Blog post

What is the capture price for nuclear?

Energy Blog, 29 April 2021

“Capture prices” have become a hot topic for renewables lately. Projects are increasingly exposed to short term spot prices even if they benefit from long term price regimes like CfDs (contracts for difference) – the power is still sold in the wholesale market in any case, and subject to the discipline of balancing costs and marginal pricing. The increasing penetration of wind and solar in many markets means that the industry is forced to grapple with a growing number of periods where there is a lot of wind power or solar power at the same time, as all projects in a given area are subject to the same weather patterns. When there is a lot of wind, and correspondingly a lot of wind power generated, supply may become too plentiful, causing prices to go down. When there is no wind, prices will go up, but wind projects will not get the benefit of these as they are not producing. If the production profile is not in line with demand, the capture price received by the project can be lower than the average wholesale price for all generation. While quite location-specific, it is generally estimated that the capture price for wind is lower than the average price (and is expected to go down a bit further in coming years), whilst the capture price for solar is often higher than the average price (thanks to power demand generally being higher during the day), with trends for the future varying quite wildly depending on demand patterns and expected future penetration.

In that context, it is worth asking about the capture price of nuclear. The nuclear industry prides itself on providing reliable, baseload capacity and thus supposedly providing more valuable power than renewables. But is it actually true?

First of all, it should be noted that as relatively inflexible baseload, nuclear is a price taker, not a price maker. Nuclear plants usually bid low, come early in the merit order, and sell power irrespective of  the price being set by other producers. This price is usually determined by gas-fired plants pricing for a positive spark spread. French engineers at EDF will tell you how they have managed to make their fleet “load-following” to a decent extent, improving the disparity between their capture price and the average price , but that largely means cutting down production at times of excess supply rather than choosing when to produce more. So nuclear plants, by and large, get the market price whenever they produce (which is most of the time) and this does not equal the average price as they will be producing a higher share of total production at times of low demand (and low prices), and a smaller share of total production at times of high demand (and high prices).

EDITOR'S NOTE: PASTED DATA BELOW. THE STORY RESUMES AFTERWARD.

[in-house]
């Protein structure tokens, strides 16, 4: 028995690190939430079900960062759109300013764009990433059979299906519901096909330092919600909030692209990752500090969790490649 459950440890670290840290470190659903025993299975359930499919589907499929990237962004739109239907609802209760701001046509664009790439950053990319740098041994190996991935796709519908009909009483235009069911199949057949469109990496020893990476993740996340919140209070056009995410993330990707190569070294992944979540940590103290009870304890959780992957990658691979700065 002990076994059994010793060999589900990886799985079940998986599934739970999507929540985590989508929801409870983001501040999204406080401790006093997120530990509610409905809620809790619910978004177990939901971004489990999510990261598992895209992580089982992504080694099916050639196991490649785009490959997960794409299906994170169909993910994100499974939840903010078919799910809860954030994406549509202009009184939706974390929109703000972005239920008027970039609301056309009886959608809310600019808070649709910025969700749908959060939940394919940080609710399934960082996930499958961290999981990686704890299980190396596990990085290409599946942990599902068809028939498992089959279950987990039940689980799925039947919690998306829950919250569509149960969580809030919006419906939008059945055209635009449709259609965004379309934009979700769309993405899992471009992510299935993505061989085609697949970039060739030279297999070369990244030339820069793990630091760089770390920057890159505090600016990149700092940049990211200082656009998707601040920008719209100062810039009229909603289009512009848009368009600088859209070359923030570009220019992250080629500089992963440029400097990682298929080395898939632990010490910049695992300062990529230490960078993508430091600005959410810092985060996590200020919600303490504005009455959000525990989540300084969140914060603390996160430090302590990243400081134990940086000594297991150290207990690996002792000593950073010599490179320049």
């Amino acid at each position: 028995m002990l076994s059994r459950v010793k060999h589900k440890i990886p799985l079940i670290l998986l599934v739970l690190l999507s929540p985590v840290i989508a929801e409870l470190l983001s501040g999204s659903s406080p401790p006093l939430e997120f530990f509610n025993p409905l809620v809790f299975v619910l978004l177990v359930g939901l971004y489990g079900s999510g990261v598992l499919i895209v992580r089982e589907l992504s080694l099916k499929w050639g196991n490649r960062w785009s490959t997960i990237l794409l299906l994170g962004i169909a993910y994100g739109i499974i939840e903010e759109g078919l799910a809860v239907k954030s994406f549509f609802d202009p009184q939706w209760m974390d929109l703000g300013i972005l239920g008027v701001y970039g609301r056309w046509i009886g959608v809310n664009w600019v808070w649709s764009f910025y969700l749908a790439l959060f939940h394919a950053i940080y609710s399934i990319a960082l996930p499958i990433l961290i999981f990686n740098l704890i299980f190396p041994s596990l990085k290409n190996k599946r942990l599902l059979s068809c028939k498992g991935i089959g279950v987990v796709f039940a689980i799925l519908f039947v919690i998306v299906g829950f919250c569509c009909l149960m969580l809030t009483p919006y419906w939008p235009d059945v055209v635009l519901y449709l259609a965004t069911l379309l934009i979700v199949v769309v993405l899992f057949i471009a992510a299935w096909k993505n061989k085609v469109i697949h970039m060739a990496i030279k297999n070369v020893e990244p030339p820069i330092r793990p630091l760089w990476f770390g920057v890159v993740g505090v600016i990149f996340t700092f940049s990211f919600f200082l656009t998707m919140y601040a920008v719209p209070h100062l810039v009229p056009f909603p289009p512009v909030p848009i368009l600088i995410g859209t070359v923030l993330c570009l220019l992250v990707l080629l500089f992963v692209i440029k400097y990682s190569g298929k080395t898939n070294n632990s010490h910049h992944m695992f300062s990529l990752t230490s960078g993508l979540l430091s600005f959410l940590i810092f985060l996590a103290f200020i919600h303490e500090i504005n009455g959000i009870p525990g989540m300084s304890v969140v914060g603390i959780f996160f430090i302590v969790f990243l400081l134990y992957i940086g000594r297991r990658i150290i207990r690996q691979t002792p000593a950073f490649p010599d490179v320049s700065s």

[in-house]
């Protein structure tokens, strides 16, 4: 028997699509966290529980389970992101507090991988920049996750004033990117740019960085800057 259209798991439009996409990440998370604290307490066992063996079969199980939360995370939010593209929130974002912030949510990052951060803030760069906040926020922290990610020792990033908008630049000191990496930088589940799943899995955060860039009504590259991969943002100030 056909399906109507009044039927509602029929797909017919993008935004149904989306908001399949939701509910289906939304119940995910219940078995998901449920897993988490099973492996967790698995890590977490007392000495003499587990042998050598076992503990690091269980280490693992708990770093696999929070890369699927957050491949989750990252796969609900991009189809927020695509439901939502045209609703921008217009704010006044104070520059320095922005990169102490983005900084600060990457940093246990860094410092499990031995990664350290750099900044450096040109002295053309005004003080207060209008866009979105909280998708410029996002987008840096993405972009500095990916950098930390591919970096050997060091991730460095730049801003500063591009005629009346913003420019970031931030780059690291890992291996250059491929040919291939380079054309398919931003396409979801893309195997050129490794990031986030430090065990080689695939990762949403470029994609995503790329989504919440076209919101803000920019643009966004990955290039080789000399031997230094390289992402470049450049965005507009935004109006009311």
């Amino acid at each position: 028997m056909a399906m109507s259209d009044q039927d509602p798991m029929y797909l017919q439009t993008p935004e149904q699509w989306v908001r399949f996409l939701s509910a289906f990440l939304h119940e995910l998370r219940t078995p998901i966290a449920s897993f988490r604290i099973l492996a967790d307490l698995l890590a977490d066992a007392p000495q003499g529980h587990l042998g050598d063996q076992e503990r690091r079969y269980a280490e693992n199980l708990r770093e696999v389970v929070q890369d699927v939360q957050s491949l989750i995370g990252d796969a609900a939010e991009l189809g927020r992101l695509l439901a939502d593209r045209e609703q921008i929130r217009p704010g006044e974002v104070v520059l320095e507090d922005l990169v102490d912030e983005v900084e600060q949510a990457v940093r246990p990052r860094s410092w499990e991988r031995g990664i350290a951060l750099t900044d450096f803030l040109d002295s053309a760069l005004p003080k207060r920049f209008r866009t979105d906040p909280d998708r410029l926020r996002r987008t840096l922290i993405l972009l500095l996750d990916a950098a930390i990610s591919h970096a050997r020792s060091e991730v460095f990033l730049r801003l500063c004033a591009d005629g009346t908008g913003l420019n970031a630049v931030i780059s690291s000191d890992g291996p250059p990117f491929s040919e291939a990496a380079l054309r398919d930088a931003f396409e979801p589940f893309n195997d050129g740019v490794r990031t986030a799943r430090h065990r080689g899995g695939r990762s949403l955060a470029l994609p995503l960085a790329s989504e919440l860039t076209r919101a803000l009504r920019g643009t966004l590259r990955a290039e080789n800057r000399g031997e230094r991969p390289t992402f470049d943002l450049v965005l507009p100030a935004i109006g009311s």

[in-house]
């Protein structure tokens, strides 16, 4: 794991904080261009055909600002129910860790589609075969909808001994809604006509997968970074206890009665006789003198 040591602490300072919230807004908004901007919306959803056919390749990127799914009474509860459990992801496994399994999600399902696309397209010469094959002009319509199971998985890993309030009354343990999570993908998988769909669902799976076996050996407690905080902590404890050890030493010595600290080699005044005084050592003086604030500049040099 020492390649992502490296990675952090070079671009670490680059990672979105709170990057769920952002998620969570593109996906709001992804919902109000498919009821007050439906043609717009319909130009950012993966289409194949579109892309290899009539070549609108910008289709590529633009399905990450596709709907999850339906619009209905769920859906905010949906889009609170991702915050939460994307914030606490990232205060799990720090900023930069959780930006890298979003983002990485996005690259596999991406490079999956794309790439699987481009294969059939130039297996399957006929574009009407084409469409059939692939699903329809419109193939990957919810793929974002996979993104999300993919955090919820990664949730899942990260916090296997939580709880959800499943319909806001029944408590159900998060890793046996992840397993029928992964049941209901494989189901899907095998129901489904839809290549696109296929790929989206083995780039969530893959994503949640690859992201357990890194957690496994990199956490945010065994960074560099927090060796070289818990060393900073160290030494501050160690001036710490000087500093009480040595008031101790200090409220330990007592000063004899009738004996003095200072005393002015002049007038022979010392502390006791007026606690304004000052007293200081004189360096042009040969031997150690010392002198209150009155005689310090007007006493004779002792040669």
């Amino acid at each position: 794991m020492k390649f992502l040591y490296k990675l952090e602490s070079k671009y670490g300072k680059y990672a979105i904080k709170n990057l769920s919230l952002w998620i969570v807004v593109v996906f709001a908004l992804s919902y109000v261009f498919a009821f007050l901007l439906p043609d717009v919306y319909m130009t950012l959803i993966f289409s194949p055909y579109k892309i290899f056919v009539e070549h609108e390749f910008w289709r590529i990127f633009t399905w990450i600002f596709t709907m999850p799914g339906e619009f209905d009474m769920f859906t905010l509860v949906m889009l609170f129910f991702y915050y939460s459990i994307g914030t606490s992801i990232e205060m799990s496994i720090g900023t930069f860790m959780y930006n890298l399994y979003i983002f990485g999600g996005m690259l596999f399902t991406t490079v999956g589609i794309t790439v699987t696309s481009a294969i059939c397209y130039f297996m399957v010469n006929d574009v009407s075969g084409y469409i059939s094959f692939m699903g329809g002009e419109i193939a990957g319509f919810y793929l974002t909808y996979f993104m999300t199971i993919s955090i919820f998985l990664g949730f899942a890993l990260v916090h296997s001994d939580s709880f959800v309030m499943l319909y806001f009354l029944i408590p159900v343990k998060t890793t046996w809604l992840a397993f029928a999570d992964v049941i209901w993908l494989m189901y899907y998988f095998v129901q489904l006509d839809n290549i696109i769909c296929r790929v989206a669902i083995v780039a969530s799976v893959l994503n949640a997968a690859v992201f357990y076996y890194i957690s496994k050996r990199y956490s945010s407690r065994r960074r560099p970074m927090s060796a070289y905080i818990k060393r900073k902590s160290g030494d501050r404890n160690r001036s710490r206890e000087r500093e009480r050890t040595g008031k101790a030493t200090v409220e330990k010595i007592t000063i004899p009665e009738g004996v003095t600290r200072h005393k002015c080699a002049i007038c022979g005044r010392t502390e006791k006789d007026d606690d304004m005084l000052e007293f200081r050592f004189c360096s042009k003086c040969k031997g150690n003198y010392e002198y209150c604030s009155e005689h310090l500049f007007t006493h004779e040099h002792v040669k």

So inevitably nuclear capture prices, like for any baseload producer, are structurally lower than average power prices because they produce power irrespective of demand and find it very hard to scale down production. The case study is France – even after 30 years of efforts to manage its largely nuclear fleet more effectively, France still sells excess power cheaply at night (typically, to Switzerland) and buys more expensive coal-fired (or solar) German power during the day, because nuclear baseload is not sufficient to deal with the massive daily ups and downs of electricity demand.

Data source: Réseau de Transport d’Électricité

This inevitable disparity between the capture price and the average power price continues to cause headaches for the nuclear industry. The average capacity factor for the French nuclear fleet has been, due to the optimised management of production, around 75% in recent years (and probably lower in 2020 due to Covid) which, because of the very high fixed cost base, means that the cost of producing a nuclear MWh is 25-30% more expensive than if all plants were actually producing at full capacity. An under-producing nuclear fleet with high fixed costs and a lower capture price will struggle even more to make money. In the light of this it’s not really a surprise that that no nuclear plants are being built under merchant pricing (as opposed to more than a few solar and wind projects).  And is it any wonder that the CfD level that makes nuclear economically viable, from the perspective of its own promoters, is 92.5 GBP/MWh (inflated, over 35 years), as set for Hinckley Point in the UK? That price is required to cover not just the extremely high upfront investment costs, but also the relatively unfavourable cost of capital due to the perceived higher construction risk and the mediocre capture price linked to the inflexible production profile of the plant.

So in summary, capture prices will nearly always be different from the average market price in any given electricity market, because demand and supply rarely follow the same trajectories. For wind and solar, the capture price tends to be lower than the average price but that is an acknowledged part of their business models. Nuclear, with its claims of reliability and full time availability, actually has a similar problem – and that further undermines its increasingly hard to sustain claims that it is cost competitive with renewable energy. Whatever the criterion, nuclear seems to be at a long-term disadvantage against modern wind or solar generation.